1976 Mazda 121 rear 3q copyright 2011 Alain Durand (used with permission)
Although it didn’t seem to go over well with American buyers or critics, the Mazda Cosmo’s ‘glass pillar’ hardtop roof became its signature, retained on the subsequent HB Cosmo. While the chrome frames are fixed, the glass is retractable, an unusual touch. The interior is archetypal seventies luxury, with plush velour, woodgrain dashboard, and a genuine wood steering wheel. (Photo: “The CD Cosmo/RX-5 series was a flop internationally as Mazda tried too hard to ‘americanize’ the car.” © 2011 Alain Durand; used with permission)

The Cosmo was popular enough at home to make it profitable, but mediocre export sales made it less successful than anticipated and it was not quite enough to stave off the company’s mounting losses.


The end of the OPEC embargo had not brought much of a recovery for Mazda. Total sales for 1975 were down an additional 22%; the company declared a loss of ¥17.3 billion (roughly $60 million) for the fiscal year. By the end of the calendar year, Toyo Kogyo was close to bankruptcy.

That was not a happy prospect for the Hiroshima area, where Toyo Kogyo was responsible, directly or indirectly, for about 25% of the industrial jobs, or for the Sumitomo Bank, which was the company’s second-largest shareholder and creditor, with a total financial exposure of around ¥60 billion (more than $200 million). The bank tried to convince Toyota to purchase an equity stake in Toyo Kogyo in hopes of bolstering the company’s capital position, but when that didn’t pan out, Sumitomo Bank agreed to step in directly to keep Toyo Kogyo afloat.

1977 Mazda RX-3SP front 3q
The final U.S.-market Mazda RX-3 was offered only as a coupe. Introduced in March 1977, the RX-3SP was 40 lb (18 kg) lighter and $150 cheaper than the previous RX-3 coupe, bringing its base price below $4,000. Since 1976, the federalized 12A engine had used a two-barrel carburetor rather than the previous four-throat, but porting changes had improved output to 95 hp (71 kW) and 102 lb-ft (138 N-m) of torque. The RX-3SP was no longer available in California, although buyers in other states now benefited from a five-year, 75,000-mile (120,750-km) engine warranty. (author photo)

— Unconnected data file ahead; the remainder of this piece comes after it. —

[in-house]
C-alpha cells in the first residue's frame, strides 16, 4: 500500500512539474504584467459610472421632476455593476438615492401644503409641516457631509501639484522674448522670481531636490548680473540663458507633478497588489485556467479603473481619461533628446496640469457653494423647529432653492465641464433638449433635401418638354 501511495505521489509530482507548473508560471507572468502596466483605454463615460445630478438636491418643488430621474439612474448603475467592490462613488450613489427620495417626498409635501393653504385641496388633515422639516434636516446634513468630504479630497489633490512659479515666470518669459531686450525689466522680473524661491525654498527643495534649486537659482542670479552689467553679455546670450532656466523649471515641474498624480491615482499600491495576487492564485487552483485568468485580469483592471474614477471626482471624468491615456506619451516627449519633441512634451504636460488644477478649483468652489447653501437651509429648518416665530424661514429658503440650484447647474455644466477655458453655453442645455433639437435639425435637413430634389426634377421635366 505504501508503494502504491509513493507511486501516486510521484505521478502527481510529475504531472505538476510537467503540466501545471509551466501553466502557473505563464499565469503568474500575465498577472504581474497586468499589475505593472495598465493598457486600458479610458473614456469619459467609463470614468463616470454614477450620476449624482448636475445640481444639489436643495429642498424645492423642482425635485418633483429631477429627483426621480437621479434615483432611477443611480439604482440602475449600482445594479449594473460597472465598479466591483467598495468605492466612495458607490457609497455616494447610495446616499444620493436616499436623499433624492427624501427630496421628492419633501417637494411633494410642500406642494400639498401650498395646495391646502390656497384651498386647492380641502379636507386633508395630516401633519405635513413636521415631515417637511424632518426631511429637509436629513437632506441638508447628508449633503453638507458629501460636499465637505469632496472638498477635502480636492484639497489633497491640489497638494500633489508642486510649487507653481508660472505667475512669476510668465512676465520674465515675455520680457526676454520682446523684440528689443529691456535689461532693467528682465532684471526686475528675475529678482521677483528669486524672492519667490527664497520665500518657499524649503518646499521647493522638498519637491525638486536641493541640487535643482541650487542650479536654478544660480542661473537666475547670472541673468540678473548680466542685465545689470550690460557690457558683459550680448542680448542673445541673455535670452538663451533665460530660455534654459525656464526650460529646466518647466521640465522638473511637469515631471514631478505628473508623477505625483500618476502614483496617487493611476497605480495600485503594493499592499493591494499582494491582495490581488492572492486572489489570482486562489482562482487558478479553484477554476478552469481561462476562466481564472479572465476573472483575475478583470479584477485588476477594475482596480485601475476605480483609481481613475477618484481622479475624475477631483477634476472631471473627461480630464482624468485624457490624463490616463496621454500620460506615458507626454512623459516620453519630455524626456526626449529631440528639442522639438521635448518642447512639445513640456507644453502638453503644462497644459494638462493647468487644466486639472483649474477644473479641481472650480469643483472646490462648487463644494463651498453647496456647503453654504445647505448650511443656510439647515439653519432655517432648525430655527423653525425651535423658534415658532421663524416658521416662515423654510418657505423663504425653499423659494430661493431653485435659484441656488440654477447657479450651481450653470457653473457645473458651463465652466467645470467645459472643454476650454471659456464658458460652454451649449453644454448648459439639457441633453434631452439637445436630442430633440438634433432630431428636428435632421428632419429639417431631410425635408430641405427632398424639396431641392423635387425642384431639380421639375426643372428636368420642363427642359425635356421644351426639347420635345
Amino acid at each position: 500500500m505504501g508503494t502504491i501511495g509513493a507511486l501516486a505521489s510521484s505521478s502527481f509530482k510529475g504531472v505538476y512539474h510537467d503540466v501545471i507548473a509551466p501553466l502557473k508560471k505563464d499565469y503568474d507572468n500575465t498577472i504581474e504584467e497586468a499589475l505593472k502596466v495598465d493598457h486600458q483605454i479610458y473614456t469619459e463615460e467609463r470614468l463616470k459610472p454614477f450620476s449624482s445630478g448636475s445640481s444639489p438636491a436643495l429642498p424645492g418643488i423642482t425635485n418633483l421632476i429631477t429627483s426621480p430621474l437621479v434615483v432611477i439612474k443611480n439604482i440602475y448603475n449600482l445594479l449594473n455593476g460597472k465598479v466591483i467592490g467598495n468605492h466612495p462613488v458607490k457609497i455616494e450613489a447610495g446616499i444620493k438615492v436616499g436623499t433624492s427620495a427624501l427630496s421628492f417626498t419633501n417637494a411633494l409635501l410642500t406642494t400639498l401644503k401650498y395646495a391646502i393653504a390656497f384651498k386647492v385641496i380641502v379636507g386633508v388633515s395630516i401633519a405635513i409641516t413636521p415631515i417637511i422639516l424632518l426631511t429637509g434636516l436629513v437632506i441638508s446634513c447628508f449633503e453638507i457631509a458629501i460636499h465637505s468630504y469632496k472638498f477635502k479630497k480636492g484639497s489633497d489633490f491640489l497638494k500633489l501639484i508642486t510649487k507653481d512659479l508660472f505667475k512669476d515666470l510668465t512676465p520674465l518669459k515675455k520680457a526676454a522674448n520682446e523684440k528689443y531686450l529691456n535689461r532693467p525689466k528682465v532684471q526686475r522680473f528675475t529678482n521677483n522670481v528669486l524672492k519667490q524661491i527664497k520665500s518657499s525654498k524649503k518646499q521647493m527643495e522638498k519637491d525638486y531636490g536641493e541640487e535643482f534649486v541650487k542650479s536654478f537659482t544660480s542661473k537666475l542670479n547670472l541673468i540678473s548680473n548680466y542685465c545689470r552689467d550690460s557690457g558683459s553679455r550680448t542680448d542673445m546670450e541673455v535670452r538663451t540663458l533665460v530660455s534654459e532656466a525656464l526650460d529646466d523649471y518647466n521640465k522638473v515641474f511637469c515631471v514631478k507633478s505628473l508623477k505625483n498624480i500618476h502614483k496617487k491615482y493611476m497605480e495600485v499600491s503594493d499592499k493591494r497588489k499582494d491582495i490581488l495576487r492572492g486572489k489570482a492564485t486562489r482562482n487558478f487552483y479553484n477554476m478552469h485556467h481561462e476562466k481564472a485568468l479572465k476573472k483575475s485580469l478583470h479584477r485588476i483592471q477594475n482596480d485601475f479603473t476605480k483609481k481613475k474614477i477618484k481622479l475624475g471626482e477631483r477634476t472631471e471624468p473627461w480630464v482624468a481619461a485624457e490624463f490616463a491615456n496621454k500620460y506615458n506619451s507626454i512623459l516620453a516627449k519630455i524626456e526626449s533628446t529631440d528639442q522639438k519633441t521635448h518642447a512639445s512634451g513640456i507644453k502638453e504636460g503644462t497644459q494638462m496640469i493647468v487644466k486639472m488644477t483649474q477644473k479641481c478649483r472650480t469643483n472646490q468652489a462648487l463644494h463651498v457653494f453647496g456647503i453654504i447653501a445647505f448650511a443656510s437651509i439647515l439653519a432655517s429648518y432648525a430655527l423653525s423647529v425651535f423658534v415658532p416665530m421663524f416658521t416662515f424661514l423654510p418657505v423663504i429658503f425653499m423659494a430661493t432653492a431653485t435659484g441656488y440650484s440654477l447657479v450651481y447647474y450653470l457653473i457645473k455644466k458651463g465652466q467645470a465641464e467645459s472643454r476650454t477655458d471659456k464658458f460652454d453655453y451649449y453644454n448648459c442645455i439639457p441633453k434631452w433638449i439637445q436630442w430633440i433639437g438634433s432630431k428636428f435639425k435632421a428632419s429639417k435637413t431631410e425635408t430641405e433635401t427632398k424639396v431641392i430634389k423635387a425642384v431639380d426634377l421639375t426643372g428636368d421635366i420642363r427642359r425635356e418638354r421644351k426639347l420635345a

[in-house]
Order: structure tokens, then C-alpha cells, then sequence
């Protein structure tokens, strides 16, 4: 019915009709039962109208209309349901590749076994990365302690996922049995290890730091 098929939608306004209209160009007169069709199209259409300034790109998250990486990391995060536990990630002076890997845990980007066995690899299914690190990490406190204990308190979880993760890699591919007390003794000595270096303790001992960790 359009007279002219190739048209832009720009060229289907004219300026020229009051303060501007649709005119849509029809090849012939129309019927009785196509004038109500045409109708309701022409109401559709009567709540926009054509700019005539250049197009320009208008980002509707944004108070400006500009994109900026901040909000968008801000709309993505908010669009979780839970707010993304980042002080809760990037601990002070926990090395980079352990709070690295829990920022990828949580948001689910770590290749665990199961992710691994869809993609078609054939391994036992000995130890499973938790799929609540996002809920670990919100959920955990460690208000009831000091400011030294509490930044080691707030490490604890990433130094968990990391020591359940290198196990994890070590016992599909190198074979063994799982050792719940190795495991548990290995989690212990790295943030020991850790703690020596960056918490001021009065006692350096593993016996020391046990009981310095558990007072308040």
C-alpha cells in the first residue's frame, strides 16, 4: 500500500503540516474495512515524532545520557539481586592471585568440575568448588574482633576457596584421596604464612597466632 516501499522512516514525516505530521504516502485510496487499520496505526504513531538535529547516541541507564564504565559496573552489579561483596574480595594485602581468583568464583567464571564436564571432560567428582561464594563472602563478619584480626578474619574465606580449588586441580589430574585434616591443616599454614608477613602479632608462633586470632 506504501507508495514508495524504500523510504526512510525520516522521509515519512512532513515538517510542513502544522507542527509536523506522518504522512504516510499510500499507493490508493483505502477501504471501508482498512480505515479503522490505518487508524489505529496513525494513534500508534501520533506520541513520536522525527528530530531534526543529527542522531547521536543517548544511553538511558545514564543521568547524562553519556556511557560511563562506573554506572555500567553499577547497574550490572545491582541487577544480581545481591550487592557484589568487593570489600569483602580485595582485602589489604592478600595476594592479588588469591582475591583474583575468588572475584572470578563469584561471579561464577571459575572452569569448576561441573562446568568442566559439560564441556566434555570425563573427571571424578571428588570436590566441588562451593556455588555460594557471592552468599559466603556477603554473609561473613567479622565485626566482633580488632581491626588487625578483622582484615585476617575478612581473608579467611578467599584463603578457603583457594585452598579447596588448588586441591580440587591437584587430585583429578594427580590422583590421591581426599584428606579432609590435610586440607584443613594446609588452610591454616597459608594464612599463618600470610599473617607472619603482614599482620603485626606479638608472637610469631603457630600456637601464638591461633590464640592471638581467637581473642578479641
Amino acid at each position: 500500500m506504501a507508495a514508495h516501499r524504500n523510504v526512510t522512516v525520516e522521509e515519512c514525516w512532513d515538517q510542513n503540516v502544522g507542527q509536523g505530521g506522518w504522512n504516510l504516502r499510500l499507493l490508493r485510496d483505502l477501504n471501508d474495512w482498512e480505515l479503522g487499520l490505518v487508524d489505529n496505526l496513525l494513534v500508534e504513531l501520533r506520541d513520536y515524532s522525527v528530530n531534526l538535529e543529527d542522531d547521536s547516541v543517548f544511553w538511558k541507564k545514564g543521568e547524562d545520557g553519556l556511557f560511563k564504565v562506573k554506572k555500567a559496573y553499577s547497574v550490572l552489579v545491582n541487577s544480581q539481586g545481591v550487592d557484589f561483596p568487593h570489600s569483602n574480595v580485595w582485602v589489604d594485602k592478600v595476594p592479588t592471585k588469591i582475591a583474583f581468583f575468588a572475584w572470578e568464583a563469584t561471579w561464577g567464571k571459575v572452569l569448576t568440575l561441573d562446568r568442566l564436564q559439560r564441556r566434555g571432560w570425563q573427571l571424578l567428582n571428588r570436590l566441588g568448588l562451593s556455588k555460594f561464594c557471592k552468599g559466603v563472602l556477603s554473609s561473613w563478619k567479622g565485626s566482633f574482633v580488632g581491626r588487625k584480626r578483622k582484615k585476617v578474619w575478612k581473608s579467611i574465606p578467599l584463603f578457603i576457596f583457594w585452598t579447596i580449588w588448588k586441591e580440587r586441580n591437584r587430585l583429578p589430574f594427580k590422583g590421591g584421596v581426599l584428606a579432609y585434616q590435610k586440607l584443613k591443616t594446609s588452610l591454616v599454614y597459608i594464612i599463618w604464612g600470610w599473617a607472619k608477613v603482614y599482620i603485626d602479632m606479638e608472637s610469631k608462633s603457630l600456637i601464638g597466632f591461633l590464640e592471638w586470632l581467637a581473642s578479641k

Kouhei Matsuda, who had succeeded his late father as president in 1971, has ended up shouldering much of the blame for the company’s near-collapse. Unlike his father, who had been a persuasive leader of considerable vision, Matsuda ruled through intimidation as much as respect, and many employees and executives were afraid of him. Toyo Kogyo had always been essentially an autocracy; there were many executives and executive committees, but most actual decision-making power resided with the president. Since no one was eager to give Matsuda bad news, much less argue with him, he was slow to recognize problems and slower still to respond even when business turned sour.

Even in the face of the company’s financial crisis, Matsuda resisted outside attempts to change the company’s direction. In January 1976, he reluctantly allowed Sumitomo Bank to appoint bank executive and troubleshooter Tsutomu Murai as Toyo Kogyo’s new executive vice president. Murai and managing director Hiroshi Mineoka, another Sumitomo appointment, enlisted the support of other Toyo Kogyo executives to develop and implement new procedures and strategies throughout the company. Murai also made some important appointments of his own, including making Hiroshima plant manager Yoshiki Yamasaki the new head of production.